The Labrador Retriever

The Labrador Retriever is currently listed as the number one registered dog with the AKC. This dog breed is ranked very high by dog enthusiasts on all levels; playfulness, friendliness towards strangers and pets, easy to train, affectionate, and even makes a great watchdog.

This breed was officially recognized by the English Kennel Club back in 1903, and then by the AKC in the year 1917. Amazingly, the Labrador Retriever was voted the most popular dog breed of 1991 and has continued to reign atop the charts even today.

When these dogs are trained they are very amiable and obedient. They are especially wonderful around kids, as they have high tolerance levels towards children and their antics. This dog has its moments of being very calm around the house, yet can become intense and energetic in the blink of an eye when stimulated.

The Labrador Retriever is extremely loyal to its owner and is eager to please.  It enjoys learning new tricks and is a wonderful student of obedience training. Swimming, running, and retrieving are all activities that this dog breed enjoys being a part of.  Being challenged mentally and physically is desired by the Labrador retriever.

Upkeep And Maintenance

The Labrador Retriever must have daily exercise in the form of running and swimming.  Retrieving, however, is at the top of the list of fun games that Labs really enjoy, especially through water such as the beach or even a large outdoor swimming pool.

These dogs can either live indoors where it’s warm and cozy, or remain outdoors during all types of weather. Be sure to adhere to common sense safety rules when keeping your lab outside during the hot humid months, or the chilling winter temperatures. However, like most dogs, a Labrador Retriever would prefer to be inside with its family and stable temperatures.

Health Information

The Labrador Retriever has an average lifespan of ten to twelve years in general. This is, of course, depending upon the health of the animal.  Major health concerns that should be looked at are elbow dysplasia, CHD, OCD, patellar luxation, and obesity. Occasionally, some health issues spring up throughout the Labrador Retriever breed such as diabetes, tricuspid valve dysplasia, over-exercise (leading to collapse), distichiasis, and muscular dystrophy.

History

Labs came from Newfoundland. They were working dogs for fishermen. Labs aided in hauling in fishing nets and grabbed fish that got off of fishing lines. They interbred with Spaniels, Setters, and other types of Retrievers. The dogs that became Labs grew into skilled hunting dogs.

General Looks

Labs are stoutly built and of medium size. They are athletic and well proportioned hunting dogs that retrieve game and waterfowl. The definable characteristic of the breed is the “otter tail.” They are bred to withstand difficult terrain and weather. It is paramount that a Lab is structurally balanced and strong, since the intention for breeding it was to create a good working dog.

Labs have a short, thick coat that resists water. The Lab’s head is clearly outlined. Its rear skull is wide. The stop is moderate. It has strong jaws. The eyes are affable.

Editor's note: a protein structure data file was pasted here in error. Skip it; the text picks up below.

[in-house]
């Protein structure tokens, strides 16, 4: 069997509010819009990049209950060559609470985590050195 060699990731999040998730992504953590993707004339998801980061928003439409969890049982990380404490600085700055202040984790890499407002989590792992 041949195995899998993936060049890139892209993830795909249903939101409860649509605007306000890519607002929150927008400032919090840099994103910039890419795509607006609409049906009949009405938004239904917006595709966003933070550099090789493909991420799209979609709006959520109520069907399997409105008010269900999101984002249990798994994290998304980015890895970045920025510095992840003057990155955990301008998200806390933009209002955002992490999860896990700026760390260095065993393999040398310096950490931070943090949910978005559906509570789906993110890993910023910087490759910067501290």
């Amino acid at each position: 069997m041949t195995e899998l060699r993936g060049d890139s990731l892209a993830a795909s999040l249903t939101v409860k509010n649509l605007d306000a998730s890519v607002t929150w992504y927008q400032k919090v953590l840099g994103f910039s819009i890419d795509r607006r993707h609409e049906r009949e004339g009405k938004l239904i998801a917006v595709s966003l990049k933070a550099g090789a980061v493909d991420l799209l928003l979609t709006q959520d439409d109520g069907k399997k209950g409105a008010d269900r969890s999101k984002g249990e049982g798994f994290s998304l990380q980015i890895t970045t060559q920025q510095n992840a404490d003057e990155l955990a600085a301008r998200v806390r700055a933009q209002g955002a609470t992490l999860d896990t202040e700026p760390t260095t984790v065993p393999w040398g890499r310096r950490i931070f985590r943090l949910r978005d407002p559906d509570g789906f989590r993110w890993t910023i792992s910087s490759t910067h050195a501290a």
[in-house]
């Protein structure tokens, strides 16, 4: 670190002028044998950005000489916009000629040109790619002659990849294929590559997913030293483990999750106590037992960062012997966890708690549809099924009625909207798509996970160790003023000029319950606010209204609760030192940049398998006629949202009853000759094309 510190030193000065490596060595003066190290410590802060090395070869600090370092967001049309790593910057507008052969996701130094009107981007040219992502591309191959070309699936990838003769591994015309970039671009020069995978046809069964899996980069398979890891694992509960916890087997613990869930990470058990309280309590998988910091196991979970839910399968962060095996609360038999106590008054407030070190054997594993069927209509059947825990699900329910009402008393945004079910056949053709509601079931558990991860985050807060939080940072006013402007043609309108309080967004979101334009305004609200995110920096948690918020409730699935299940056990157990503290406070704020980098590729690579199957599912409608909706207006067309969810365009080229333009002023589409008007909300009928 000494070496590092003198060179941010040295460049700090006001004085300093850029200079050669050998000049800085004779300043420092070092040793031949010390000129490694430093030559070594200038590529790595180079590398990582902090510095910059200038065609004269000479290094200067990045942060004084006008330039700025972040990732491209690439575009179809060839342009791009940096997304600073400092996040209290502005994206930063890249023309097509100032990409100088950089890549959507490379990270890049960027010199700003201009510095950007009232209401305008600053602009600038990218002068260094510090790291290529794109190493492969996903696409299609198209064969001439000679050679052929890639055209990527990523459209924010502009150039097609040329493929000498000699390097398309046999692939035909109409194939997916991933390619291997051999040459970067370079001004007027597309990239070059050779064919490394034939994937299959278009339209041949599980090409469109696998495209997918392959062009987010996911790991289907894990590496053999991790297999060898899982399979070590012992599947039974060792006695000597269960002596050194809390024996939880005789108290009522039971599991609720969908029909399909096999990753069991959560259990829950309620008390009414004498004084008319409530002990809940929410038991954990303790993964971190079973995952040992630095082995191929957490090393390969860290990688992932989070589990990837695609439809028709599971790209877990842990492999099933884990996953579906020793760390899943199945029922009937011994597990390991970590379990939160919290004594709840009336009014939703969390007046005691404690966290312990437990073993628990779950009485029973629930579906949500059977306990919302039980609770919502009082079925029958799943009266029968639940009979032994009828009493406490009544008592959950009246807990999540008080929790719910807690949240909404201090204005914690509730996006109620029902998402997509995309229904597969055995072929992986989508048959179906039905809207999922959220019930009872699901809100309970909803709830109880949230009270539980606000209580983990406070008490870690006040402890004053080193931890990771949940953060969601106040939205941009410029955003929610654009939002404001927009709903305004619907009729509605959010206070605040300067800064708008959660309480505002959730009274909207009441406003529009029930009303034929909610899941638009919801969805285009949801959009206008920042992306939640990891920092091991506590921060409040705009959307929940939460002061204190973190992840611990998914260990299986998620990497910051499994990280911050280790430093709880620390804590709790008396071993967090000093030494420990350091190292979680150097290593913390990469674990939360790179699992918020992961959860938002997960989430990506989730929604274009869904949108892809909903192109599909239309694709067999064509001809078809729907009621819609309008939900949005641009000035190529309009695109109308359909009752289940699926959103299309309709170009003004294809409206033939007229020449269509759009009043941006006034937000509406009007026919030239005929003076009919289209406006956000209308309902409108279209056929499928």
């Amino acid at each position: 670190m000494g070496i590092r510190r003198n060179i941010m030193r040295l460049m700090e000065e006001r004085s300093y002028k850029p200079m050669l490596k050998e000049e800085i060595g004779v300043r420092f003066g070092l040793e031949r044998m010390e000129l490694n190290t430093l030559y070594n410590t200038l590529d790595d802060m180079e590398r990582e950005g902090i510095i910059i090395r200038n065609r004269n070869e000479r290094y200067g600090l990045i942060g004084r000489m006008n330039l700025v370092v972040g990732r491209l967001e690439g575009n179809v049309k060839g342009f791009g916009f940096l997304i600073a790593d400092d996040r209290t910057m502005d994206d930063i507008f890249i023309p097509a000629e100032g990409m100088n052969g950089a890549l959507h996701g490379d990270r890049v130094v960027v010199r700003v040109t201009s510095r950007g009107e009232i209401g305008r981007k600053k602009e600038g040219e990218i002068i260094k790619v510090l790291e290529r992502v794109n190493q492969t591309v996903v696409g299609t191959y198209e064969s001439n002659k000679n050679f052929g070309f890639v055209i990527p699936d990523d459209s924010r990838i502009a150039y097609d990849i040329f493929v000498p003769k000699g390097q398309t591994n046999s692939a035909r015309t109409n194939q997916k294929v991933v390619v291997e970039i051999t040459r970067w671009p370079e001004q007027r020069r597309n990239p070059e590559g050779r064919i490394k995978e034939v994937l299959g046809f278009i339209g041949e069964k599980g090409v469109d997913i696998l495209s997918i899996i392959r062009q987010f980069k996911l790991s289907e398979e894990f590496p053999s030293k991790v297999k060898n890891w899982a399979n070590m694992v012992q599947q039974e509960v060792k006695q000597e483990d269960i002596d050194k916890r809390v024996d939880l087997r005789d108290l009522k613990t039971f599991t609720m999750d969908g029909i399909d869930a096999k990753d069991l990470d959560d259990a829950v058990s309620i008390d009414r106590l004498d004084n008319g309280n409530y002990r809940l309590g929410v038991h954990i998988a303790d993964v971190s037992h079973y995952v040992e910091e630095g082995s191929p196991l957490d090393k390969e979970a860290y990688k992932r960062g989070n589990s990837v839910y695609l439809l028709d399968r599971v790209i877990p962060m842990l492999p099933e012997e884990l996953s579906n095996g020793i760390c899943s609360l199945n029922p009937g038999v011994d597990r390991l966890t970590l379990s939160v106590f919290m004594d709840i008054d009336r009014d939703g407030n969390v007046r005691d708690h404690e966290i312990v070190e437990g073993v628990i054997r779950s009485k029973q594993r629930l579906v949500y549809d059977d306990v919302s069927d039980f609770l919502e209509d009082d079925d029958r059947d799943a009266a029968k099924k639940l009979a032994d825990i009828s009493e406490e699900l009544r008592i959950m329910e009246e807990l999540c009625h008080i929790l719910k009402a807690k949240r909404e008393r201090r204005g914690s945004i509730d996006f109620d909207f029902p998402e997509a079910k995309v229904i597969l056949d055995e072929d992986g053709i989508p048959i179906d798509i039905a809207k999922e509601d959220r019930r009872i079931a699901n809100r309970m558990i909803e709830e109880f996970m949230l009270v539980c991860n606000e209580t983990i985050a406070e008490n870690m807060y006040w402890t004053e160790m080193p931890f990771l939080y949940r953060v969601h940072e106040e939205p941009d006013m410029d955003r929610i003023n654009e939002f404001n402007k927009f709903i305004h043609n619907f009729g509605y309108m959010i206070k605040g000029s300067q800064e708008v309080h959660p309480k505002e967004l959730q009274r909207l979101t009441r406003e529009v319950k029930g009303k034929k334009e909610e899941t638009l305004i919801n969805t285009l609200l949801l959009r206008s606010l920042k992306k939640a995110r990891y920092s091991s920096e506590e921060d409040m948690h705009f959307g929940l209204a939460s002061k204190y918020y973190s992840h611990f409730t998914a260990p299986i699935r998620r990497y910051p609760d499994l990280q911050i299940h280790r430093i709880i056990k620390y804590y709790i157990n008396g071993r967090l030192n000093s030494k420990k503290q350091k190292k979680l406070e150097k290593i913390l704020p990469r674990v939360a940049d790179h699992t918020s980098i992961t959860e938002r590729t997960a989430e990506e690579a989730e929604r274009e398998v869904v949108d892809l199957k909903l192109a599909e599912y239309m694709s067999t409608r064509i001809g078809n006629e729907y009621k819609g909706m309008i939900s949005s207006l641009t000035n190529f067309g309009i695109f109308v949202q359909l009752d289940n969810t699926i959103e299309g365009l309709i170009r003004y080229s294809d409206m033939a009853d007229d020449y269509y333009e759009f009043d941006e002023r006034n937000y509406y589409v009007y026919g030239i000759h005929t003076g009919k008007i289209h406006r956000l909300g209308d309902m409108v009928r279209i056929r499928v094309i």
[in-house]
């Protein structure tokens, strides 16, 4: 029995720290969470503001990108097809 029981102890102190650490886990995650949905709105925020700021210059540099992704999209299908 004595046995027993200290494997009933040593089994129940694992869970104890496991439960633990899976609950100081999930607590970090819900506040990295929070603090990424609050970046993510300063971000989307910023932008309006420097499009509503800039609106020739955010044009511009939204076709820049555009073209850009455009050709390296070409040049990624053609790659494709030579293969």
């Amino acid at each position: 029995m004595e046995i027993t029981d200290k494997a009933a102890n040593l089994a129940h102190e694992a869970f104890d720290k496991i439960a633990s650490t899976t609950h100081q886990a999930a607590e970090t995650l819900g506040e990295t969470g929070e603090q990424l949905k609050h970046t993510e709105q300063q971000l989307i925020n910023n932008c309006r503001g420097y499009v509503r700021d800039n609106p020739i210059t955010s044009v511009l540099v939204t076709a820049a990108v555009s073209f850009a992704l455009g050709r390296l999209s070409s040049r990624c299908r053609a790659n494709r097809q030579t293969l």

Is This Your Breed?

The Lab is fond of sports and makes a good dog for a family or individual that likes physical activities. It’s the perfect pet for a hunter.  It needs consistent grooming for its double coat. It’s very teachable. It has a good, relaxed temperament.

Height, Ratio, Essence

Height: The withers height for a male is 22 ½ -241/2 inches and for the female is 21 1/2-23/1/2 inches. If a male or female is more than ½ over or under the height limit it is disqualified. The male should weigh 65-80 pounds and the female 55-70. These height and weight regulations are applicable to Labs 12 months old or older.

Ratio: The ratio of the Lab’s body parts to each other is all-important. Certain proportions are applicable to a Lab with a balanced body structure. The dog must be coupled short. From the tip of the shoulder to the tip of the rump must be equivalent or a little longer than the line from the withers to the ground.

The line from the elbow to the ground has to be ½ the height of the withers. The brisket must go to the elbow, though not visually deeper. The body’s length has to allow an adequate, free stride, the dog should not seem low to the ground or his outline or legs overly long. The dog’s proportion and mass should have a general balance. An animal that seems not husky enough or clumsy isn’t good examples for showing. The animal should not be fat.

Coat

The coat is an unmistakable quality of the Lab. The perfect coat is short, thick, and straight. When touched it should feel somewhat hard. The undercoat is downy and resists water. It shields against cold, water, and ground cover. The back can be barely waved. Causes for coat penalization are wool-like, silk-like, or thin sleeky ones; they are atypical of Labs.

Color

The pigments for the Lab’s coat are Chocolate, yellow, and black. Other colors or combinations disqualify the dog. A tiny white space on the dog’s chest is allowed, not wanted. Aged white fur isn’t bringing nor from scars.  Black dogs are totally black, with no tan or brindle marking, which disqualifies.  Yellow has a range of fox-red to pale cream. The back, ears, and underside can have shade variations. Chocolate shading goes from pale to rich. Tan or brindle marks disqualify.

Locomotion

The Lab’s locomotion is agile and unrestrained. No out elbows when dog approaches. The legs aren’t overly close to each other. Arrow forward motion, no pacing nor weaving and movement is in consistent plane. In hind view, legs should be in line with front. Hocks should flex correctly looking strong. Side view shows shoulders in free and easy locomotion.

The extending foreleg is close to the ground. Crucial problems are: paddling, which means posterns aren’t strong, knee movement too high or chopped,  means shoulder straight, and assembled straight shown by stiff hind gait. Reasons for penalties are jerky locomotion, writhing, overly high knee movement, moving sideways, and crossing over.